1. I also believe that last years chassis was better. Maybe not the best but I think they lost a bit of what they had going for them when they switched over to Renault.

          1. i saw it mentioned that mclaren are currently using the renault pu stock cooling solution which is supposedly particularly draggy whilst they design their own solution like redbull and renault. I imagine if true that’s where a lot of their drag issue is coming from and solving that should be half of the second they are away from redbull which considering the redbull is the best chassis on the grid is really not too shabby.

        2. They have plenty of data on the drag, df, and aero efficiency of the car. They don’t measure those things by looking at the speedometer.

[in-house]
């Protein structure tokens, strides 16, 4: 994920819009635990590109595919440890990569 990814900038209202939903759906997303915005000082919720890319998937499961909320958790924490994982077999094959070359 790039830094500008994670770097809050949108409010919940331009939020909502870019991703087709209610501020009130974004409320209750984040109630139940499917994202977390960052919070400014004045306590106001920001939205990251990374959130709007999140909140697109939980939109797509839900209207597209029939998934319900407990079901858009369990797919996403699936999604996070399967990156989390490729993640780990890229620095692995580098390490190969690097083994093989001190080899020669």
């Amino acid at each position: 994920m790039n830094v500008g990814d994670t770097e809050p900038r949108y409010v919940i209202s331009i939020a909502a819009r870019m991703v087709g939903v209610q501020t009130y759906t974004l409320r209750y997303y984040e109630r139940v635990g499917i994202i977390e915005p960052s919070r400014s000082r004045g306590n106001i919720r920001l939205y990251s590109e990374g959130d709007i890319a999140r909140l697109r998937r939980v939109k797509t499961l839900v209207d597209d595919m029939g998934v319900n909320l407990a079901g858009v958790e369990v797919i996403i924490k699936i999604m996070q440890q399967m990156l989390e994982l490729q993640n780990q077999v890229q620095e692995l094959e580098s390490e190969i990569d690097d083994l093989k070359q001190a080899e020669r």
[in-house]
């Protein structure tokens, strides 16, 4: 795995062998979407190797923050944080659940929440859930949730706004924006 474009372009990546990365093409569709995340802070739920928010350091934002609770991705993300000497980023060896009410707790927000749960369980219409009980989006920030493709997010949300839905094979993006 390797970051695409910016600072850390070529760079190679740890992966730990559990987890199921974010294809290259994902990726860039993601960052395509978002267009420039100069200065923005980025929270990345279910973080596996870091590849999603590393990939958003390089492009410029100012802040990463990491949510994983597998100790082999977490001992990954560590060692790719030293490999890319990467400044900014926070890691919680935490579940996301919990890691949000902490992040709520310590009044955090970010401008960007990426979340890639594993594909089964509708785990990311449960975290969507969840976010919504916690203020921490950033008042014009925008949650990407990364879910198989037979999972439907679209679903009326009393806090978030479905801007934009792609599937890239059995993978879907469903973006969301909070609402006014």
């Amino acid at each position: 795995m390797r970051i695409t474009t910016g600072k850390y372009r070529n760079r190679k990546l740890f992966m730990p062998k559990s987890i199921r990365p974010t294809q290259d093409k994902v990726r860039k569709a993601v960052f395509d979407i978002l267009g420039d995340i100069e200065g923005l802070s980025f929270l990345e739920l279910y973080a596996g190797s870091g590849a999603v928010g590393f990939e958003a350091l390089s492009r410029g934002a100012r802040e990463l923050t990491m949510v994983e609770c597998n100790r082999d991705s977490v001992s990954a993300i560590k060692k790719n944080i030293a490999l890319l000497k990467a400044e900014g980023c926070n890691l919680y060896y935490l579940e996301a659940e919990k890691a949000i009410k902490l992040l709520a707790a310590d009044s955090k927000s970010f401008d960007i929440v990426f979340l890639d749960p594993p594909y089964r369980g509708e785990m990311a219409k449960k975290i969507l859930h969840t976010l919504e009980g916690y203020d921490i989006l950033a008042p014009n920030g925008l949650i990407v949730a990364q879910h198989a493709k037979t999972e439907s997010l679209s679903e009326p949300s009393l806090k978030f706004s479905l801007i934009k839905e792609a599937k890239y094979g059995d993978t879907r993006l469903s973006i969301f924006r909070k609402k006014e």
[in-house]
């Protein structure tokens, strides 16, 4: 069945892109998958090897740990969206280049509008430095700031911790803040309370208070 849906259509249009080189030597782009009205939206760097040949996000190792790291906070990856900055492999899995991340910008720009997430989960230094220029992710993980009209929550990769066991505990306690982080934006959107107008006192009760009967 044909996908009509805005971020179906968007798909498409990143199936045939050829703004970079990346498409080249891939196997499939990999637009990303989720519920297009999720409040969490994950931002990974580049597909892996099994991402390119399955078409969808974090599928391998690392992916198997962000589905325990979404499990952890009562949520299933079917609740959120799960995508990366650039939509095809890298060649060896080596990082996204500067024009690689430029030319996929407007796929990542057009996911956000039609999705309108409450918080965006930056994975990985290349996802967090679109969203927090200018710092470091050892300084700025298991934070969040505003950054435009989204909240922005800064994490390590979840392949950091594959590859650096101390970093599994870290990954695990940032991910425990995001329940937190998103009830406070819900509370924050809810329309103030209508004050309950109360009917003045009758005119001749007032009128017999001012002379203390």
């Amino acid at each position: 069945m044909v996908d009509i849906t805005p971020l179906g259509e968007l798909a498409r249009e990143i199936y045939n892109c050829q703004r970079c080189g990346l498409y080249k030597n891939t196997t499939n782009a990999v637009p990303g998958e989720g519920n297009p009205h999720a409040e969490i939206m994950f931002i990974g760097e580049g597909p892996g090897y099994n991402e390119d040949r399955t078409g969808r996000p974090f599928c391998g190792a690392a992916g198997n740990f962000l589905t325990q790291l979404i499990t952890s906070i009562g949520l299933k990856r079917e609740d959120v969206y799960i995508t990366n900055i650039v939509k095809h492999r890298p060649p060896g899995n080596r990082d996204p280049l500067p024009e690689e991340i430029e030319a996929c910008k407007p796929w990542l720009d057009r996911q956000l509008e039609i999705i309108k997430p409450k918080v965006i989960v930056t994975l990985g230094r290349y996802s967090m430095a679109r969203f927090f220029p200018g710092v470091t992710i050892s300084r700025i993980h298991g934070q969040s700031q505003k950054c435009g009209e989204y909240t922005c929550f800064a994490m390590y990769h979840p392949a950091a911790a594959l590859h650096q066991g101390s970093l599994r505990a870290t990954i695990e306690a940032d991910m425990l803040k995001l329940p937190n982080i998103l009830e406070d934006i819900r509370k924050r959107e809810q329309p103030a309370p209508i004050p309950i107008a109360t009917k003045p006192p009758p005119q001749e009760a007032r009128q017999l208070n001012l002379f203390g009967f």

2. Maybee it’s their GP2 drivers?

    One thing is sure. Alonso talk to much.

    1. He’s contractually obligated to

    2. and he is being constantly asked about it

    3. He (Kimoa) is one of the sponsors of McLaren. So he can do as he pleases.

    4. Totally talking no sense.

  3. If they solve all the issue by the end of the year, then Fernando can be proud of the car he hands over to the next driver.
    Probably the most expensive development driver in history :(

    1. @coldfly Highly doubt he was signed as a development driver. To be perfectly honest, without him McLaren would be much worse off. Just imagine two Vandoornes driving over the past 1.5 years.

      1. McLaren gets a lot of attention because of alonso. They are a sort of team that everyone always have high hopes for but always fails to deliver. It’s sad that Alonso stays here when he should have been the other mercedes driver.